Verizon (VZ) spokeswoman Brenda Raney told FierceWireless that Verizon Wireless will switch from unlimited data packages to a new usage based pricing scheme for smart phones starting July 7. Under the new system, customers can choose from three options: $30/month for 2GB, $50/month for 5GB and $80/month for 10GB. For low bandwidth users, they may not even notice the change since current users pay $30 for unlimited data.
While Verizon's data usage costs are less than the plans offered by AT&T (T), this move will still have long-term ramifications for many of the technology world's largest companies. As bandwidth needs increase along with mobile device ownership and global internet usage, wireless companies like Verizon, AT&T and Sprint (S) will likely stand to benefit through increasing pricing power and improved profit margins. This new-found pricing power could actually accelerate in the medium- to long-term if cloud-based computing gains a foothold in personal computing. Under this scenario, the bandwidth usage could increase dramatically because applications and processing take place remotely rather than on the local computer.
Most to Gain
Verizon Communications has a reputation for offering the nation's most dependable wireless network. As of December 31, 2010, the company had around 94.1 million customers, of which 87.5 million were retail. Its network covers a population of around 292 million. In 2010, the company generated $106.56 billion of revenues, of which $63.4 billion were attributed to the wireless business and $41.2 billion were attributed to the wireline operations.
AT&T, Inc.: In 2010, the company reported revenues of $124.3 billion. Its wireless segment had 95.54 million customers at the end of the year, of which 68.04 million were prepaid, 11.65 million were resellers, 6.5 million were prepaid customers and 9.3 million were connected device customers. Overall average service revenue per user (ARPU) declined 1.8% in 2010, but data services ARPU increased 19.3% in 2010 and 23.7% in 2009. The data plans are already a secular source of growth in revenues per customer; any trend towards stricter cost per usage plans will likely improve this growth.
Sprint Nextel Corp. has struggled over the years to compete with AT&T and Verizon, but in 2010, it still reported 34.25 million postpaid subscribers and 11.27 million prepaid subscribers. Average revenues per retail subscriber dropped in 2010 because of the company's aggressive growth of its prepaid operations, but the revenues per postpaid retail customer have been stable over the last few years.
Most to Lose
Apple Inc. (AAPL): The world's largest technology company is built on the success of the iPhone and the strong, growing demand for the iPad. With strong pricing power and wide profit margins, the company sports a price/sales ratio of 3.70 compared to competitors like Research in Motion (RIMM), which has a price/sales of 0.73, and Nokia Corp (NOK), which has a price/sales of 0.37. While these two competitors suffer from negative revenue growth prospects, the price/sales ratios are also positively correlated to profit margins. I'm not saying that Apple's status as the dominant player in personal electronics is in jeopardy in the near term, but it is important for investors to realize that the company is priced for success. Any deviation in profit margins, either because of competitive pressures or increased wireless costs, could have a disproportionately large effect on the company's market capitalization.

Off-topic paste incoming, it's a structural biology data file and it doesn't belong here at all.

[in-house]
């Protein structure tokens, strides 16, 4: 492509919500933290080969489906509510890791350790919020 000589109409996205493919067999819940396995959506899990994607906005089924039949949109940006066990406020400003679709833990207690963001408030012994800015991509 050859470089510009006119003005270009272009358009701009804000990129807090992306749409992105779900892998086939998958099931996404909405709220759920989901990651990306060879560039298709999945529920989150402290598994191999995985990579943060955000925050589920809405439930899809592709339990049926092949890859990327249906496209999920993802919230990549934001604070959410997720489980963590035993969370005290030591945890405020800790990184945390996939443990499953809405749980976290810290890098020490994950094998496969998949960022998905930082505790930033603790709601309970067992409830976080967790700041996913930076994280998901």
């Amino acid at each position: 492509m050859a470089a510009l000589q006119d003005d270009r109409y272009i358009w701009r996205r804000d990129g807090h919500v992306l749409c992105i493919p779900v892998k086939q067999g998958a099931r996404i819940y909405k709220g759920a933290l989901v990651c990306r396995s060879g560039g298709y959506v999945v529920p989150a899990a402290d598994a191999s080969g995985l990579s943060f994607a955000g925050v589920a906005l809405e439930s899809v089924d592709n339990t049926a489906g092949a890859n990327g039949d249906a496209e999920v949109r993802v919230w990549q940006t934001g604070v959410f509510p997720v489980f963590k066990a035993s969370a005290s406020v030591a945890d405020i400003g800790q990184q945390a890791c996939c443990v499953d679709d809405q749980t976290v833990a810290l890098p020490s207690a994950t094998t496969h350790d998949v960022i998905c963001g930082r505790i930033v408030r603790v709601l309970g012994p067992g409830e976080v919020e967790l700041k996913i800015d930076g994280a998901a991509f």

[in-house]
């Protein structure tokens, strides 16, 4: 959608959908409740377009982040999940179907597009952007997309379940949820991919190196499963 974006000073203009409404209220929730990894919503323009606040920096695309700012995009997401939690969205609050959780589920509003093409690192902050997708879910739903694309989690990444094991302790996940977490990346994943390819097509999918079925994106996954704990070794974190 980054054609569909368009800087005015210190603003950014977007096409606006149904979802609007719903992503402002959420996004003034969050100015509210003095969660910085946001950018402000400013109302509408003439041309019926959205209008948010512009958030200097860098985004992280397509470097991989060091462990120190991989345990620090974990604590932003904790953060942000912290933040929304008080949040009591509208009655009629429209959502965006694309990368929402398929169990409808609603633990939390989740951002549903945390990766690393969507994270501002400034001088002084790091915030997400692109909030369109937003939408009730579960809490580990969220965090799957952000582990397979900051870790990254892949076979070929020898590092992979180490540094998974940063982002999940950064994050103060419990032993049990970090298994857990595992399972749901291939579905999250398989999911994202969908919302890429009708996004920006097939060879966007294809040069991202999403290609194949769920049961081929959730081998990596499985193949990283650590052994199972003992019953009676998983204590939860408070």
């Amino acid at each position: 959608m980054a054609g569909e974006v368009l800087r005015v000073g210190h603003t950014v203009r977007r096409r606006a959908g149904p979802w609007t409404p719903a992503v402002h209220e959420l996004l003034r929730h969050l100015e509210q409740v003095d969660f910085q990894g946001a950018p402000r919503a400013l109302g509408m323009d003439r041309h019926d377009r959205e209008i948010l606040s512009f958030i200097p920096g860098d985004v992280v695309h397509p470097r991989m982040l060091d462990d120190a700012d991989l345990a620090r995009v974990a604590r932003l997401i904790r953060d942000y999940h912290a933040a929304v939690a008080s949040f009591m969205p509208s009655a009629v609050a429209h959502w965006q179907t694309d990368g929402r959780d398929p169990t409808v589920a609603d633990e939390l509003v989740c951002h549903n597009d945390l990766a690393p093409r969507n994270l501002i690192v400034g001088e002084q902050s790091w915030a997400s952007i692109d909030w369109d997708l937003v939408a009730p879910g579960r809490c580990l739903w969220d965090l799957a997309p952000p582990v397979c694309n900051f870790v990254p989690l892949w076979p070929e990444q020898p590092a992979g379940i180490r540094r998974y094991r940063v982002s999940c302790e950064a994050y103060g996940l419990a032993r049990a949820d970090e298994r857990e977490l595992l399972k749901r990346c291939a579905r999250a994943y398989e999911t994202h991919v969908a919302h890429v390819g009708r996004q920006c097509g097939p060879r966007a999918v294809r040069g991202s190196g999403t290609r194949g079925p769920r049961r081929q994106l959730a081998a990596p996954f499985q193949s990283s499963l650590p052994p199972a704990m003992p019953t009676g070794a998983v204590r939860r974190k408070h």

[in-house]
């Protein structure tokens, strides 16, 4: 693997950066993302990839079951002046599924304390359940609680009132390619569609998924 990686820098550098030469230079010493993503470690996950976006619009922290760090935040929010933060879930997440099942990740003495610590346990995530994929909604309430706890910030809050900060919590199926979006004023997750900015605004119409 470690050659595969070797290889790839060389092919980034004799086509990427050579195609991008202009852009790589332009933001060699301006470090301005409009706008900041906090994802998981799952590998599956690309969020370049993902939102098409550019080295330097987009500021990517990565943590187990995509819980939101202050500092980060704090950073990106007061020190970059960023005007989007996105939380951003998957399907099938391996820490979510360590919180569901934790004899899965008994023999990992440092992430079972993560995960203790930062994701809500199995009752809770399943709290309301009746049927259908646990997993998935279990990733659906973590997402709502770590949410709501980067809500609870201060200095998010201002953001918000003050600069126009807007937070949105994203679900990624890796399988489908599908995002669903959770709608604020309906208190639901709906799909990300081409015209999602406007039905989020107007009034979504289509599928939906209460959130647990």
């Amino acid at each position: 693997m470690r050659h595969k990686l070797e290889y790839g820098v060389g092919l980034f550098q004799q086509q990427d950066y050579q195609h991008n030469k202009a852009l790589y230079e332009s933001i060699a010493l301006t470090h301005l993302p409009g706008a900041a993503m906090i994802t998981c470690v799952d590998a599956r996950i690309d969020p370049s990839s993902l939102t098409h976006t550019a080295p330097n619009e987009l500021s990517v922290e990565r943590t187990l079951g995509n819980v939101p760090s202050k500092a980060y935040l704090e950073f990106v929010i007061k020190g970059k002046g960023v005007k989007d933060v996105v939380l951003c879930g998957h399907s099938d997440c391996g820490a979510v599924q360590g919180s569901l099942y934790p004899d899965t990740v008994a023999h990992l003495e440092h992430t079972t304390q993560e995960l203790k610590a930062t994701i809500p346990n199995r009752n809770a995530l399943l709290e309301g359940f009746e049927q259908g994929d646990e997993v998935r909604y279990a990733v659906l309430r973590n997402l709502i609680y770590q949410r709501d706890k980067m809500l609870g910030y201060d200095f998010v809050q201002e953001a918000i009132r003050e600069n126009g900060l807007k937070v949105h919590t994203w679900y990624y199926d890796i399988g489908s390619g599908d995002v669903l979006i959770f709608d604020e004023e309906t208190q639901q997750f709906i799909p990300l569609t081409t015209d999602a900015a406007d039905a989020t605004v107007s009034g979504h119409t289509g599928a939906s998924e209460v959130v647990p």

Netflix Inc (NFLX): The popular internet-based video rental company explicitly lists usage based pricing as a Risk Factor in its most recent SEC Form 10-K. Here is an excerpt:
To the extent that network operators implement usage based pricing, including meaningful bandwidth caps, or otherwise try to monetize access to their networks by data providers, we could incur greater operating expenses and our subscriber acquisition and retention could be negatively impacted.
This is not just speculation. Many link Netflix's lackluster performance in the Canadian market to usage limits at service providers like Rogers Communications (RCI). If similar limitations become the norm in the US, Netflix could be adversely affected.
Nokia Corp. and Research in Motion: Like Apple, they stand to suffer if service providers increase the cost of bandwidth usage. Both companies are already in tenuous positions and any deterioration of pricing power could have negative consequences for shareholders. Nokia is still in the process of building mobile devices for Windows' O/S while RIMM continues to struggle to stay relevant outside of enterprise.